Deliverance Is of the Lord
Wednesday, December 15, 2010 at 1:10PM
Jeff Smith in Discipleship

Jesus taught his disciples to pray, in part, “And do not lead us into temptation, But deliver us from the evil one” (Matthew 6:13).

Deliverance is a recurring theme in the Bible. Think of Noah’s deliverance from a doomed antediluvian world or the work of Judges like Deborah, Gideon, and Samson. In every case where deliverance was significant, God made a point of emphasizing his role as the agent of change. In the case of Gideon, he intentionally whittled down the size of the judge’s army before sending it into battle so that Israel would have no doubt about the source of victory (Judges 7).

Throughout her history, however, Israel doubted God’s willingness or power to deliver her from her enemies. At first, she simply whined and complained, yearning to return to safety and slavery in Egypt. Later, she would instead seek out foreign allies to aid her resistance against foreign enemies. She could not seem to trust that deliverance was a gift of Jehovah. Wisdom would have argued with her, “The horse is prepared for the day of battle, But deliverance is of the LORD” (Proverbs 21:31).

The preceding proverb warned men that they could not fight against God – “There is no wisdom or understanding Or counsel against the LORD” – but this one indicates that neither should they plan to fight without him. Horses, spears, armies and allies would seem to be key to success in war, but unless the battle is the Lord’s, it is doomed from the start. Deliverance is always of the Lord.

Spiritual Israel sometimes suffers from the same weakness of faith as her physical forebear. Instead of relying upon God and faith, the disciple of Christ is often tempted to resort to the ways of the world in his quest for deliverance from it. The irony is rich and terrible. Oppressed by materialism, selfishness, brutality, fear, we choose to imitate the attitudes we hate to seek freedom from them; instead, we are plunged ever deeper into decay.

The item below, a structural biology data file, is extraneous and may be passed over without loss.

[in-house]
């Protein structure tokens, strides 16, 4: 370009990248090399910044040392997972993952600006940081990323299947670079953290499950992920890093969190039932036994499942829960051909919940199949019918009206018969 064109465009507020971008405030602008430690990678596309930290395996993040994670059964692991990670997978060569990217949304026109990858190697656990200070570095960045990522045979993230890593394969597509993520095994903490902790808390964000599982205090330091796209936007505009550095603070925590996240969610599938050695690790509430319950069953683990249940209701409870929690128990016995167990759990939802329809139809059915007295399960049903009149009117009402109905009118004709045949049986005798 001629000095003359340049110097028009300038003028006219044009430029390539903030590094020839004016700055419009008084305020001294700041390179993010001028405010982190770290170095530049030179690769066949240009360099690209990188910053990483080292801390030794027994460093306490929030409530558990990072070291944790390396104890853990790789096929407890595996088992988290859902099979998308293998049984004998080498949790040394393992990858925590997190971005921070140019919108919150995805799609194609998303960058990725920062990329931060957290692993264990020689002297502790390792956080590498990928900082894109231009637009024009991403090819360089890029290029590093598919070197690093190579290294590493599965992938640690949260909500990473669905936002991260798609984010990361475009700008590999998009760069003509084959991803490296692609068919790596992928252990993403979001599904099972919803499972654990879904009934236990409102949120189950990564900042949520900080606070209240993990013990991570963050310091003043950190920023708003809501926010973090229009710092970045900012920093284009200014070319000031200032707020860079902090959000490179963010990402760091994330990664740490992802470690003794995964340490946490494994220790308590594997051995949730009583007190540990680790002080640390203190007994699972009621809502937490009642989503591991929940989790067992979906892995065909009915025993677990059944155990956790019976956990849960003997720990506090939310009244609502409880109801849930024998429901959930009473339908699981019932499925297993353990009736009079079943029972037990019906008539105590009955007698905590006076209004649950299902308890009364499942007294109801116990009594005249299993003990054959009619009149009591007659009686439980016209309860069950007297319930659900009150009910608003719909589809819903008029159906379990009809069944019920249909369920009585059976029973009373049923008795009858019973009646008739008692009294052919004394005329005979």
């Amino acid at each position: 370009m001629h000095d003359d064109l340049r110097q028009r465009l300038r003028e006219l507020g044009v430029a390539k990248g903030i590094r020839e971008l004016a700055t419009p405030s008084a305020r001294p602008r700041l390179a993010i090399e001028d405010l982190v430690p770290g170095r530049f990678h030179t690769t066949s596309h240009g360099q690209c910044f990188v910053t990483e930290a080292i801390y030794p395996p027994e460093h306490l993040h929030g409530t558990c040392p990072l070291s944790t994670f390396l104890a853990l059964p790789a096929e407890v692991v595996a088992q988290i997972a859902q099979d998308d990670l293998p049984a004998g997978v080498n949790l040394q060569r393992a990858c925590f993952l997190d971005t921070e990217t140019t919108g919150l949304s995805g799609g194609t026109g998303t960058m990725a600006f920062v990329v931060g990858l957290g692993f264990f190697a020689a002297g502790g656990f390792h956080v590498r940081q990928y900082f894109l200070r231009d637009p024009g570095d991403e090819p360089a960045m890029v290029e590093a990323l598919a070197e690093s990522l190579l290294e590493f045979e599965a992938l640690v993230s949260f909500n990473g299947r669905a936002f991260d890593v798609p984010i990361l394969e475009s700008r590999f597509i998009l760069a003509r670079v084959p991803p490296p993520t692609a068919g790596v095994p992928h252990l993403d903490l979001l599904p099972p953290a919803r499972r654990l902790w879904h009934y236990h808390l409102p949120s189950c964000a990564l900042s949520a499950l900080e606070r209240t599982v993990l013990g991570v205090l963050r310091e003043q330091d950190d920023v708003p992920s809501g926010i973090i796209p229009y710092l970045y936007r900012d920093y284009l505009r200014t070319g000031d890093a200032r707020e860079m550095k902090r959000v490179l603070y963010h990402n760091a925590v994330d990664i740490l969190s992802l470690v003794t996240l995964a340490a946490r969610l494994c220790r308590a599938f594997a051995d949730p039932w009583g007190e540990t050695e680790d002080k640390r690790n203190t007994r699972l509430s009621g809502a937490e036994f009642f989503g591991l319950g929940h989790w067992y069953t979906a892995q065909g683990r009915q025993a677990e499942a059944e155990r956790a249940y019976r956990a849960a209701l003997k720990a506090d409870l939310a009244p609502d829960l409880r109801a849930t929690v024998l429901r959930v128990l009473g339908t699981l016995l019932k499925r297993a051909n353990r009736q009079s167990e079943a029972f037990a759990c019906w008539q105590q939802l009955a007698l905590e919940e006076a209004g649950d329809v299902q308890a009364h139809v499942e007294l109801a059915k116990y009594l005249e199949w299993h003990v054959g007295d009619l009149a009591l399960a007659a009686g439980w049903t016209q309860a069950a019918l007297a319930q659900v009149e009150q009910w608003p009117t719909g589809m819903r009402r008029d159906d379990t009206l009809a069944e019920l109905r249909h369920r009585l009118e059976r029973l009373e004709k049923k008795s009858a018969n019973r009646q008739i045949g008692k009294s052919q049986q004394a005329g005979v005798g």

Our convictions should not desert us when we need them most, when we, and they, are tried by circumstances and we are tempted to bend the rules, pursue vengeance, or get our enemies before they get us (First Peter 1:3-9). “Yes, we had the sentence of death in ourselves, that we should not trust in ourselves but in God who raises the dead, who delivered us from so great a death, and does deliver us; in whom we trust that He will still deliver us” (Second Corinthians 1:9-10).

Deliverance is of the Lord, who “will deliver me from every evil work and preserve me for His heavenly kingdom” (Second Timothy 4:18), for “the Lord knows how to deliver the godly out of temptations and to reserve the unjust under punishment for the day of judgment” (Second Peter 2:9).

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